high school

February 13, 1969

Never miss an opportunity to gaze mournfully at something.
Never miss an opportunity to gaze mournfully at something.

February 13, 1969

In my senior year of high school, Mr. Cameron (my counselor) offered me the chance to be a counselor at the Redwood Glenn Science Camp for a week in lieu of attending high school. I didn’t think twice – sign me up! I’d enjoyed my weeks as a camper at Mt. Cross years earlier and I loved the movie Parent Trap, half of which took place at camp. What could possibly go wrong?

More sulking in the great outdoors.
More sulking in the great outdoors.

I forgot I was neither a nature girl or a science whiz, for starters. It poured all week long but despite monsoon conditions, we hiked all day every day and once at night. That was more than miserable enough,  even if the rain hadn’t roused armies of huge thick worms.

Sulking in the great outdoors with my nuclear family.
Sulking in the great outdoors with my nuclear family.

As if the worms weren’t enough, I had twelve angst-ridden 6th grade girls to shepherd. One leeched herself to me and never stopped talking. One was a bed-wetter, not a huge problem until the other girls found out and teased her to tears. She ambled along like a puppet loosely strung, everything about her limp, lifeless. Or was I projecting my lethargic depressed self onto her?

Brooding indoors, which I vastly preferred.
Brooding indoors, which I vastly preferred.

My duty as a counselor was to bundle them in and out of oversize rain gear, herd them on hikes, scrape uneaten or recently disgorged food off their plates, persuade them to shower so our tent didn’t get too ripe, and attempt to pay attention to them – something they all seemed sorely deprived of and were desperately needy for.

I did my best, but it was a bad fit. I regretted saying yes to this gig. Once again, I’d forgotten who I was – i.e., a curmudgeon who lacked rapport with children. I was too serious and impatient for my peers, forget little kids. And, in 1969, I was in the throes of clinical depression, so no matter how old my companion might be, the time spent with me was no one’s idea of a party.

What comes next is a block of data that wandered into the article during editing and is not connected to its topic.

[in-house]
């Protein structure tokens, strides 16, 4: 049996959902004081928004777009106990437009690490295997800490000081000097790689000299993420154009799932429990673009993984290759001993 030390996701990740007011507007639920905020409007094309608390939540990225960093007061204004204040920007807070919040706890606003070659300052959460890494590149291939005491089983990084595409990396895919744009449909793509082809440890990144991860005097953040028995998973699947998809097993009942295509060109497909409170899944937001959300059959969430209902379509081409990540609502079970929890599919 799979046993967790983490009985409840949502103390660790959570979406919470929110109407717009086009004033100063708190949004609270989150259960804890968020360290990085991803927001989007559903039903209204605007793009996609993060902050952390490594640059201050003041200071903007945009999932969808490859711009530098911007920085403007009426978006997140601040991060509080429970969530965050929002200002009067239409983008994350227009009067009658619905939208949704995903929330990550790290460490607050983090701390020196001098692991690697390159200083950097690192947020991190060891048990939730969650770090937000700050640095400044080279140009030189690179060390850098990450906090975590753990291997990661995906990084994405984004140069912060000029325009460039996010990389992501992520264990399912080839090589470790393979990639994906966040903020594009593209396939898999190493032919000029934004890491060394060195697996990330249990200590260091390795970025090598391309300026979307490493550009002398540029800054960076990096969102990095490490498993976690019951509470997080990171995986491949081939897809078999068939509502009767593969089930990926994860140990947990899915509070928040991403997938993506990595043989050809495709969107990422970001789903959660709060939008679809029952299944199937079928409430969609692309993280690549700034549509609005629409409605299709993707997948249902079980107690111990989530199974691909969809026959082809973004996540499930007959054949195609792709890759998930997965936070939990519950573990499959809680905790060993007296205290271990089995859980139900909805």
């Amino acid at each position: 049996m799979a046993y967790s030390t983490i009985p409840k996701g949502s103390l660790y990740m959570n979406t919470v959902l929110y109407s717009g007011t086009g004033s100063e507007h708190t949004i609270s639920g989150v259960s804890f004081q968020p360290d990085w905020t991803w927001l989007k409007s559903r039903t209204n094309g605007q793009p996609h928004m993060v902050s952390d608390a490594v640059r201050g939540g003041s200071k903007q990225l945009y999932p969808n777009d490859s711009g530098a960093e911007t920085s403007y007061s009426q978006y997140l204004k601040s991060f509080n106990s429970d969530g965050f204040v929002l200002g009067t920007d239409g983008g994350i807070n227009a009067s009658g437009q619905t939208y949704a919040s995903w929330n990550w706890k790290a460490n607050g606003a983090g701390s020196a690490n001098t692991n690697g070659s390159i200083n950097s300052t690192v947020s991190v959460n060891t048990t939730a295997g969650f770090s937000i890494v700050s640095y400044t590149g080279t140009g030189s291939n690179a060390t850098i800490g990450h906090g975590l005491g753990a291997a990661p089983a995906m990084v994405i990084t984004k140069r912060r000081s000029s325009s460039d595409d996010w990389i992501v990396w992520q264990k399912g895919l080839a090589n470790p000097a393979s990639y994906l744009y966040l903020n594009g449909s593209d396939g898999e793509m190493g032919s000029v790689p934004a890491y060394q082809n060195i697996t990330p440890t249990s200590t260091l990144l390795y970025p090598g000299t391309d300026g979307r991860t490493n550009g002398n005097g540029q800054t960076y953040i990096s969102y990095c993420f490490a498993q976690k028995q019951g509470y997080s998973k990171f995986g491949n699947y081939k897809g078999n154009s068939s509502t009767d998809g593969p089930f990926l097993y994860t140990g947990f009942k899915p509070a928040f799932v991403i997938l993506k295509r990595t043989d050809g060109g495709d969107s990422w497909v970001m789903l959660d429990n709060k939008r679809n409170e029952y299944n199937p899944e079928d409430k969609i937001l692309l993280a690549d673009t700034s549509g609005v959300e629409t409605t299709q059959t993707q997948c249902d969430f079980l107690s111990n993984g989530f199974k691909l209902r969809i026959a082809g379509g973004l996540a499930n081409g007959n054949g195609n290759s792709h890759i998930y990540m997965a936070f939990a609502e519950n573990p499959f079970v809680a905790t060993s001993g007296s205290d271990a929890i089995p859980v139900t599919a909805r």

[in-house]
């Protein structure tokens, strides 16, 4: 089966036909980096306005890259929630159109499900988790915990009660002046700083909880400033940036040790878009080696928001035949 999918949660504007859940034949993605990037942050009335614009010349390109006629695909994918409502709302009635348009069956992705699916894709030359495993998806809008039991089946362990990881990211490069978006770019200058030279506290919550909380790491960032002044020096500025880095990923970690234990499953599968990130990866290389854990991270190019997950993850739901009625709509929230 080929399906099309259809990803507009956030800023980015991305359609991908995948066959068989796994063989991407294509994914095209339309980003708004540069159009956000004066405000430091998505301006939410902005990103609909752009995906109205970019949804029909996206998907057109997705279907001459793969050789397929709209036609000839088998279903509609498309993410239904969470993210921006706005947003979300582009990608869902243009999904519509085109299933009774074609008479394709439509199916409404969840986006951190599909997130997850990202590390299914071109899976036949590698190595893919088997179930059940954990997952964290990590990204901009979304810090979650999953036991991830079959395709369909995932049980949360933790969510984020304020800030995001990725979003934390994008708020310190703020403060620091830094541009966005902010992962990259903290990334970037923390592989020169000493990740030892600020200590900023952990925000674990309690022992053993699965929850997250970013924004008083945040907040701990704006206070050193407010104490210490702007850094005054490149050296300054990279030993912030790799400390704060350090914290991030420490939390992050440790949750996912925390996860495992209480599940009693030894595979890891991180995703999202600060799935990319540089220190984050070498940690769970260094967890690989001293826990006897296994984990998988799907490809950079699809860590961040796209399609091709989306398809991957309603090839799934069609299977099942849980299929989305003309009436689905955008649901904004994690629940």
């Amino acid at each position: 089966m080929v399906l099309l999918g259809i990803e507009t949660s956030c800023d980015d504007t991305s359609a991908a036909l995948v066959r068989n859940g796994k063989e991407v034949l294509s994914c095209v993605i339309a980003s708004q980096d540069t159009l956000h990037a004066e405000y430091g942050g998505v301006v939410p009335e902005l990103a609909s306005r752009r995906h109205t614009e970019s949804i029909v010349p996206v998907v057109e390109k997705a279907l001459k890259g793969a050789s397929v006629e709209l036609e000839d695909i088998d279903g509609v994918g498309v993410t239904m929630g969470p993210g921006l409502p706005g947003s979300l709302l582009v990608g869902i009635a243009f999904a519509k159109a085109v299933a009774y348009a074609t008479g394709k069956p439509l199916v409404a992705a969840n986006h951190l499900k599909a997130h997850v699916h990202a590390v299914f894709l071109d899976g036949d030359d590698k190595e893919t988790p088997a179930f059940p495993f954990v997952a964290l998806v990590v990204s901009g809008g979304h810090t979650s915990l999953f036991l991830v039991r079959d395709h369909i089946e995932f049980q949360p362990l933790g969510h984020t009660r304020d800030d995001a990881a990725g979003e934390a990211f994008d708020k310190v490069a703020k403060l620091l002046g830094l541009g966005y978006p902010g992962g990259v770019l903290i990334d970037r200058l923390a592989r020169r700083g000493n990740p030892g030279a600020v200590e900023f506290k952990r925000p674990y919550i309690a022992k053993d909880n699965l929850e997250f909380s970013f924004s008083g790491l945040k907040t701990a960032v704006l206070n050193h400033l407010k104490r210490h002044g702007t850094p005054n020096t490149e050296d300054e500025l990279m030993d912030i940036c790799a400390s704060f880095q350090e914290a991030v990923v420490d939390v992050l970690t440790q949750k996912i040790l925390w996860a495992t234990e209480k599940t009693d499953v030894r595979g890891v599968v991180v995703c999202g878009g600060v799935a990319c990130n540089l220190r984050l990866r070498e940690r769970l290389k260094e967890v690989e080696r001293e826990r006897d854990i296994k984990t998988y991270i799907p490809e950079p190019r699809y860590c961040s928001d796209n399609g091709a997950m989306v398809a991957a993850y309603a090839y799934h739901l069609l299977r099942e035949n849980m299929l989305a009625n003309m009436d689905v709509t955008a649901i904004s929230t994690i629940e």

Clearly, the life of the party!
Clearly, the life of the party!

All that said, I believe they all had a much better time than I did and no lasting harm accrued to anyone. Those little girls would be 59 or 60 years old today. I wonder how their lives unfolded?

 

February 5, 1967

February 5, 1967

 This day has always loomed large in memory – in many ways, it epitomizes my adolescence. First, I have to cop to outrageous thoughtlessness due to the self-centered cloud I lived in. This was a momentous day for my father – in fact, I’ll wager it meant more to him than it did to me.

My Dad, the Pastor of Hope Lutheran
My Dad, the Pastor of Hope Lutheran

 

My Father's dream come true
My Father’s dream come true
My Mother and Father dressed for the occasion
My Mother and Father dressed for the occasion

My indifference to its importance in his life shames me today. I was incapable of grasping a world beyond my transient teen-age hurt over a bad time at a dance or my elation at meeting a new boy.

Natalie and I goofing off
Natalie and I goofing off

Natalie and I always egged each other in ways that got us into trouble and this was no exception. (The fact it was a Catholic Youth Organization dance – and in 1968 Lutherans and Catholics weren’t all that ecumenical – didn’t help.) Natalie got grounded too. Maybe that added to the drama and thrill of it all. Since we paid the price, the experience had to be of value, right? When Natalie was alive, no matter where we were, we called each other on February 5th to remember and commiserate.

Natalie and I always egged each other in ways that got us into trouble.
Natalie and I always egged each other in ways that got us into trouble.

For me, the ramifications of that Sunday adventure lasted for years. I became obsessed with X (after he dropped me). At the time, I blamed my senior year clinical depression on my obsession with that failed romance but it was a scapegoat – the depression was inside me, just waiting for an excuse. And in some ways, the obsession served me well – it kept me aloof from other serious romantic entanglements that might’ve changed my life – maybe for better, maybe for worse. Like most events of my adolescence, it  doesn’t matter; I’m happy with the life I live now.

What plans lurked behind those bright eyed smiling faces?
What plans lurked behind those bright eyed smiling faces?
Hope Lutheran, forever in my mind, forever in my heart
Hope Lutheran, forever in my mind, forever in my heart

February 2, 1968

February 2 1968

We used carpet for the shattered windows
We used carpet for the shattered windows
I wouldn’t feel comfortable modeling at all today (not that anybody’s asking) and I definitely wouldn’t wear any kind of fur. But this was fifty (gasp!) years ago and times were quite different then.
I wouldn’t feel comfortable modeling at all today (not that anybody’s asking) and I definitely wouldn’t wear any kind of fur. But this was fifty (gasp!) years ago and times were quite different then.